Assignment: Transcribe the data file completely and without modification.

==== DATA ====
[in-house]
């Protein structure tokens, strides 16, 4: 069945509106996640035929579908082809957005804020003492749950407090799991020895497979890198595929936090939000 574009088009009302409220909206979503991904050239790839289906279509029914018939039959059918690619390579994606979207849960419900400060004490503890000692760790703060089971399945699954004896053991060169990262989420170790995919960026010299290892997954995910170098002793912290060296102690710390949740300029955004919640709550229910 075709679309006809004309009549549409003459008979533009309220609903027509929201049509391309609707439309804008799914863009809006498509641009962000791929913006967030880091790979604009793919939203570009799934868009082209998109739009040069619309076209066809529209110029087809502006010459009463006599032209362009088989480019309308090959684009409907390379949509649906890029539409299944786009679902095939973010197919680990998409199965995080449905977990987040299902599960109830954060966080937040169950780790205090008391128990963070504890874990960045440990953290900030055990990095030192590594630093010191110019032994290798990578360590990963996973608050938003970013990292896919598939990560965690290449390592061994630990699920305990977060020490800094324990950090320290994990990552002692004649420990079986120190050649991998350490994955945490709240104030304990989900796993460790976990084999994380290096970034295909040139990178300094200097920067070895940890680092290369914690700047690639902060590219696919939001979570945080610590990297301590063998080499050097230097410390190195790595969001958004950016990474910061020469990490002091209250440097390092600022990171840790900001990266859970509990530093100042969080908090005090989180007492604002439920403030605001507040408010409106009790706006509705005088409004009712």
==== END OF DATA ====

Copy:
[in-house]
């Protein structure tokens, strides 16, 4: 069945509106996640035929579908082809957005804020003492749950407090799991020895497979890198595929936090939000 574009088009009302409220909206979503991904050239790839289906279509029914018939039959059918690619390579994606979207849960419900400060004490503890000692760790703060089971399945699954004896053991060169990262989420170790995919960026010299290892997954995910170098002793912290060296102690710390949740300029955004919640709550229910 075709679309006809004309009549549409003459008979533009309220609903027509929201049509391309609707439309804008799914863009809006498509641009962000791929913006967030880091790979604009793919939203570009799934868009082209998109739009040069619309076209066809529209110029087809502006010459009463006599032209362009088989480019309308090959684009409907390379949509649906890029539409299944786009679902095939973010197919680990998409199965995080449905977990987040299902599960109830954060966080937040169950780790205090008391128990963070504890874990960045440990953290900030055990990095030192590594630093010191110019032994290798990578360590990963996973608050938003970013990292896919598939990560965690290449390592061994630990699920305990977060020490800094324990950090320290994990990552002692004649420990079986120190050649991998350490994955945490709240104030304990989900796993460790976990084999994380290096970034295909040139990178300094200097920067070895940890680092290369914690700047690639902060590219696919939001979570945080610590990297301590063998080499050097230097410390190195790595969001958004950016990474910061020469990490002091209250440097390092600022990171840790900001990266859970509990530093100042969080908090005090989180007492604002439920403030605001507040408010409106009790706006509705005088409004009712």